Cyber attacks where criminals threaten to overload a target’s network with Distributed Denial of Service (DDoS) attacks unless they’re paid off have more than doubled over the last year.
Analysis of cyber threats and criminal activity by security researchers at Neustar found that the number of ransom-related DDoS attacks (RDDoS) grew by 154 percent between 2019 and 2020. Financial services, telecommunications and government agencies are some of the sectors most targeted by the attackers.
One of the reasons ransom-related DDoS attacks are increasing in popularity is because they’re relatively simple to carry out, even for low-level cyber criminals.
Rather than having to rely on ransomware or other malware to hold a network hostage, DDoS attackers merely threaten their victims with the prospect of DDoS if the payment – usually demanded in bitcoin – isn’t received within a deadline. Criminals will often present a taster of what could come with a short-lived DDoS attack in an effort to coerce the victim into paying.
SEE: Network security policy (TechRepublic Premium)
All the RDDoS attacker needs is a botnet to overload the target systems with traffic – something which can be hired on underground forums for a relatively low cost – and the ability to threaten organisations with the prospect of an attack over email.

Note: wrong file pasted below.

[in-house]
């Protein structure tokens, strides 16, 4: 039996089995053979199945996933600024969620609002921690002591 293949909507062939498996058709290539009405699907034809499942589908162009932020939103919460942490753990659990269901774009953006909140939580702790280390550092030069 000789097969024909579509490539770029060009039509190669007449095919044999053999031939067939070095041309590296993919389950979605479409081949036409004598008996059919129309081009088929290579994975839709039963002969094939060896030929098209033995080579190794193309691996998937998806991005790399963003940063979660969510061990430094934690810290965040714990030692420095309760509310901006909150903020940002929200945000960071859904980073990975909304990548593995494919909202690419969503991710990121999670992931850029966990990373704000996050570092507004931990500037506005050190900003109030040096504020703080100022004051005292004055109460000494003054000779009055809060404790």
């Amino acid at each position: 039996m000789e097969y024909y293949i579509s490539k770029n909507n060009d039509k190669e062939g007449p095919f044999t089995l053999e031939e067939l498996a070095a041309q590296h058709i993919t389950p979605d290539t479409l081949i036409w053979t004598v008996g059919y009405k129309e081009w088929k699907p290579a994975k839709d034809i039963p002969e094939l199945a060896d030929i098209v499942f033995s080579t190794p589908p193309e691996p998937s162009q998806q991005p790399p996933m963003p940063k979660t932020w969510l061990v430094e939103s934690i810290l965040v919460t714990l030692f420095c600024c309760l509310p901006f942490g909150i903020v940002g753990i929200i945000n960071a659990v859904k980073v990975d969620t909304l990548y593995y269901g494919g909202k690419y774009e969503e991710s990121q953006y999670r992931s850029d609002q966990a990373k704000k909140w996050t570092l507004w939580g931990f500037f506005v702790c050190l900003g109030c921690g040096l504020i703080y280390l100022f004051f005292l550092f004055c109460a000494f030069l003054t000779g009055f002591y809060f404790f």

Some criminals behind DDoS ransom attacks will pretend to be notorious hacking groups such as Fancy Bear or other nation-state linked operations in their ransom notes in an effort to scare the victim into paying up – and many organisations are through fear of being taken offline even though there are many ways to mitigate such attacks.
However, despite the threats of being knocked offline, organisations are urged to not give into the demands of cyber criminals, so as to not encourage a further rise in ransom DDoS attacks.
“Organisations should avoid paying these ransoms. Instead, any attack should be reported to the nearest law enforcement field office, as the information may help identify the attackers and ultimately hold them accountable,” said Michael Kaczmarek, Vice President of Security Product Management at Neustar.
“Beyond this, organisations can prepare by setting up a robust DDoS mitigation strategy, including assessing the risks, evaluating available solutions, considering mitigation strategies and keeping their plan and provider up to date.”
MORE ON CYBERSECURITY